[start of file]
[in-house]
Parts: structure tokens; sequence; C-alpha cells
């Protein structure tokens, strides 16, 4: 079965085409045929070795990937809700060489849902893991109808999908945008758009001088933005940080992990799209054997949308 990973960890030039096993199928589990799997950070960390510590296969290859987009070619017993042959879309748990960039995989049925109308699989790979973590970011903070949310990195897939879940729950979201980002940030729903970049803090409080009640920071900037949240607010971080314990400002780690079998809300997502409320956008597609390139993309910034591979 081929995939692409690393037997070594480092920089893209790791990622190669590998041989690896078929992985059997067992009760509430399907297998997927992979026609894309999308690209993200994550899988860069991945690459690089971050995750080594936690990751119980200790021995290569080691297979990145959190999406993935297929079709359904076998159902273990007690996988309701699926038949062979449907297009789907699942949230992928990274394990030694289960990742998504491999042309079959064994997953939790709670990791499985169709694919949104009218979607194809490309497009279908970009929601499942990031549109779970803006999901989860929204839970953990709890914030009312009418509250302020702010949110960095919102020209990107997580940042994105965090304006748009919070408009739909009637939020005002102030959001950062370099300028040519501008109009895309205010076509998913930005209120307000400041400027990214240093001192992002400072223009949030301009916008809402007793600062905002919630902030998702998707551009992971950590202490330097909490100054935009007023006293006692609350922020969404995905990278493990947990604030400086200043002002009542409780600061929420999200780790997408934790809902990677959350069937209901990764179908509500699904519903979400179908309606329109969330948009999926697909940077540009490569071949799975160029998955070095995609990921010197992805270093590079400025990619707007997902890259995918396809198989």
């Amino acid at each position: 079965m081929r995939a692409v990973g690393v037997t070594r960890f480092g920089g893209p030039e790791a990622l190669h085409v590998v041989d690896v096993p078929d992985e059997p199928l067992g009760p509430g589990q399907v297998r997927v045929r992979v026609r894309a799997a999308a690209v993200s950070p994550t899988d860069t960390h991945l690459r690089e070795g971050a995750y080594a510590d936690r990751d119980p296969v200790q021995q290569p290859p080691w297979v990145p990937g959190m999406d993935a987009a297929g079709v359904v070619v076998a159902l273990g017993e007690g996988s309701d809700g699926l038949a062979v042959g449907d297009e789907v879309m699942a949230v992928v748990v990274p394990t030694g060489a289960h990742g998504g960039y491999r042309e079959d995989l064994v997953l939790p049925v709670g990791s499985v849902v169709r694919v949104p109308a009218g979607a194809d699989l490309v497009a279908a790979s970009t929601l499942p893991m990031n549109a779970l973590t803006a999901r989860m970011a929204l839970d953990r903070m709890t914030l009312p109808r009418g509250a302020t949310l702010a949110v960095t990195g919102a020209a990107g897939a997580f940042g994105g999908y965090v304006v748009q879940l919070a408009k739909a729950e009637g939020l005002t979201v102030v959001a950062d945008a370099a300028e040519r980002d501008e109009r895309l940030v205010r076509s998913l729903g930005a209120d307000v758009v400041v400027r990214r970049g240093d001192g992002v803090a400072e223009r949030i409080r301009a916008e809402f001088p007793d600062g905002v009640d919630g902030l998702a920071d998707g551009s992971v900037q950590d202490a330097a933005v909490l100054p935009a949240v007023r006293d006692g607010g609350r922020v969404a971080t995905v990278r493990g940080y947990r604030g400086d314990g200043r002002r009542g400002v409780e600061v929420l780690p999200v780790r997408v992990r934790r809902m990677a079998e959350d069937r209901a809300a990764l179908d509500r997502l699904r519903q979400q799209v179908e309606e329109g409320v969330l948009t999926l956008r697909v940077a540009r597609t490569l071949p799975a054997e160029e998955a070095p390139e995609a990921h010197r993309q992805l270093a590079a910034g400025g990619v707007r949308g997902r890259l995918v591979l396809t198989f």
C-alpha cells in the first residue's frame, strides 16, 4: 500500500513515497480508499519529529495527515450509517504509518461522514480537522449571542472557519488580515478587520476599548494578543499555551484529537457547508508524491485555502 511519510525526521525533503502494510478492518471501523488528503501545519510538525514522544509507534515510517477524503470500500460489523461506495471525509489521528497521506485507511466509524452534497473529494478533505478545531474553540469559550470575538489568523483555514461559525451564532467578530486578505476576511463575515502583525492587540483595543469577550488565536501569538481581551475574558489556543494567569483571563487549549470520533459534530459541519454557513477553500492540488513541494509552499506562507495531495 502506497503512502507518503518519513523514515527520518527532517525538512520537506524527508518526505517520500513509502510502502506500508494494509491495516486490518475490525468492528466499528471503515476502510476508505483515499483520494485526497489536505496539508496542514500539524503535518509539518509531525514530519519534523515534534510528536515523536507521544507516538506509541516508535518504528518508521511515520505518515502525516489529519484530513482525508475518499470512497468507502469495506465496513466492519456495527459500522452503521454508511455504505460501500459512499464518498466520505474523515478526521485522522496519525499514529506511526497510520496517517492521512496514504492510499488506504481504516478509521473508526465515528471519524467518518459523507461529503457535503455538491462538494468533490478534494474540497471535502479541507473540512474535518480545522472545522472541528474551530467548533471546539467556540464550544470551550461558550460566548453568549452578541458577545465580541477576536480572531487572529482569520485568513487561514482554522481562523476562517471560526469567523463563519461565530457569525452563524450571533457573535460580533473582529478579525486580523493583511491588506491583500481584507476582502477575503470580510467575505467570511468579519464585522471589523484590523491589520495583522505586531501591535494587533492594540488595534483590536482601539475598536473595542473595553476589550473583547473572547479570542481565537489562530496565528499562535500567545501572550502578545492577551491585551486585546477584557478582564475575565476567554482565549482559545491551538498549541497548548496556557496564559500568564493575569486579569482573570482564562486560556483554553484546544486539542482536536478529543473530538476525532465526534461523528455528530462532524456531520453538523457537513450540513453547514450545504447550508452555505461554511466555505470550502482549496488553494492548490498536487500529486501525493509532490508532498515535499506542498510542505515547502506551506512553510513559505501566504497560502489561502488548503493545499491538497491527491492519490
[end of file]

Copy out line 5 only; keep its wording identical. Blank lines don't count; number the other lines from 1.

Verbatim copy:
C-alpha cells in the first residue's frame, strides 16, 4: 500500500513515497480508499519529529495527515450509517504509518461522514480537522449571542472557519488580515478587520476599548494578543499555551484529537457547508508524491485555502 511519510525526521525533503502494510478492518471501523488528503501545519510538525514522544509507534515510517477524503470500500460489523461506495471525509489521528497521506485507511466509524452534497473529494478533505478545531474553540469559550470575538489568523483555514461559525451564532467578530486578505476576511463575515502583525492587540483595543469577550488565536501569538481581551475574558489556543494567569483571563487549549470520533459534530459541519454557513477553500492540488513541494509552499506562507495531495 502506497503512502507518503518519513523514515527520518527532517525538512520537506524527508518526505517520500513509502510502502506500508494494509491495516486490518475490525468492528466499528471503515476502510476508505483515499483520494485526497489536505496539508496542514500539524503535518509539518509531525514530519519534523515534534510528536515523536507521544507516538506509541516508535518504528518508521511515520505518515502525516489529519484530513482525508475518499470512497468507502469495506465496513466492519456495527459500522452503521454508511455504505460501500459512499464518498466520505474523515478526521485522522496519525499514529506511526497510520496517517492521512496514504492510499488506504481504516478509521473508526465515528471519524467518518459523507461529503457535503455538491462538494468533490478534494474540497471535502479541507473540512474535518480545522472545522472541528474551530467548533471546539467556540464550544470551550461558550460566548453568549452578541458577545465580541477576536480572531487572529482569520485568513487561514482554522481562523476562517471560526469567523463563519461565530457569525452563524450571533457573535460580533473582529478579525486580523493583511491588506491583500481584507476582502477575503470580510467575505467570511468579519464585522471589523484590523491589520495583522505586531501591535494587533492594540488595534483590536482601539475598536473595542473595553476589550473583547473572547479570542481565537489562530496565528499562535500567545501572550502578545492577551491585551486585546477584557478582564475575565476567554482565549482559545491551538498549541497548548496556557496564559500568564493575569486579569482573570482564562486560556483554553484546544486539542482536536478529543473530538476525532465526534461523528455528530462532524456531520453538523457537513450540513453547514450545504447550508452555505461554511466555505470550502482549496488553494492548490498536487500529486501525493509532490508532498515535499506542498510542505515547502506551506512553510513559505501566504497560502489561502488548503493545499491538497491527491492519490